Minerals, such as iron, are important for your body to function properly. If you have low levels of iron in your body, you can develop anemia, making you feel more fatigued. Taking iron supplements can help, but there is a complex interaction between the amount of iron in your body and your thyroid function.
Iron and Thyroid Function
If you have low levels of iron in your body, it can cause your thyroid to not work properly. According to a 2002 article in "Thyroid," a lack if iron can reduce the function of your thyroid gland because some of the enzymes needed to produce thyroid hormones require iron. Thus, taking iron supplements may be able to help you improve the function of your thyroid, though you should talk to your doctor before taking iron supplements to treat hypothyroidism.
Low Thyroid Function and Iron Deficiency
Not only can iron deficiency affect your thyroid function, the health of your thyroid can also affect treatments for iron deficiency. A 2009 article in the "Journal of Clinical Endocrinology and Metabolism" found that people who had iron deficiency anemia and low thyroid function do not respond as well to iron supplements. As a result, you may need to take synthetic thyroid hormone supplements as well as iron supplements to treat iron deficiency anemia.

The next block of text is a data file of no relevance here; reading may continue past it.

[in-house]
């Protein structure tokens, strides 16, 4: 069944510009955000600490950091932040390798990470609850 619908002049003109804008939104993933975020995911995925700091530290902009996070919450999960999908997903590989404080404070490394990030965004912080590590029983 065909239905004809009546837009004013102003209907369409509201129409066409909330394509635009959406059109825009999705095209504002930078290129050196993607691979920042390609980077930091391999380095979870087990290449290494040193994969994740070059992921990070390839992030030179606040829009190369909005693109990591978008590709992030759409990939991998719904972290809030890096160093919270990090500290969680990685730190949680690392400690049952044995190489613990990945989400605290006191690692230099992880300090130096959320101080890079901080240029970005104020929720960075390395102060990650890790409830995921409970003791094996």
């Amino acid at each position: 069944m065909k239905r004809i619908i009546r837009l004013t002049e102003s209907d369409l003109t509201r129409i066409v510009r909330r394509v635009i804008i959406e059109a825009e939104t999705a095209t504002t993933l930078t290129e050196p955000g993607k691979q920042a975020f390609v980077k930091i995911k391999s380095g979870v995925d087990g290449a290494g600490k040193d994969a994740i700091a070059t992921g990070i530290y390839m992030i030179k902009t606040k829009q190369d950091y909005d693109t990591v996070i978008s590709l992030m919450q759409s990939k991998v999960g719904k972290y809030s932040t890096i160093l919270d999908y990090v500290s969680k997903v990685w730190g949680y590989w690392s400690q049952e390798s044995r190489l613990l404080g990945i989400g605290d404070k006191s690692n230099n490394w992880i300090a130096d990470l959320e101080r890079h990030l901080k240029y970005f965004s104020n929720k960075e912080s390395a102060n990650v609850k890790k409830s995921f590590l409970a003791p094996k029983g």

Thyroid and Iron Interaction
If you have a poorly functioning thyroid, you will probably need to take synthetic thyroid hormone supplements to boost the levels of thyroid hormone in your body. However, synthetic thyroid hormone, also known as levothyroxine, can bind to some kinds of iron supplements. This can reduce the effectiveness of your thyroid medication. For best results, talk to your doctor before taking an iron supplement and try to separate doses of iron supplements and thyroid hormone by two to four hours.
Iron Deposition and Poor Thyroid Function
If you have too much iron in your body, you may develop a condition known as hemochromatosis. Hemochromatosis causes iron to accumulate in different tissues in your body. If iron accumulates in your thyroid gland, it can impair the function of this important gland, resulting in hypothyroidism. This occurs in approximately 10 percent of people who have hemochromatosis.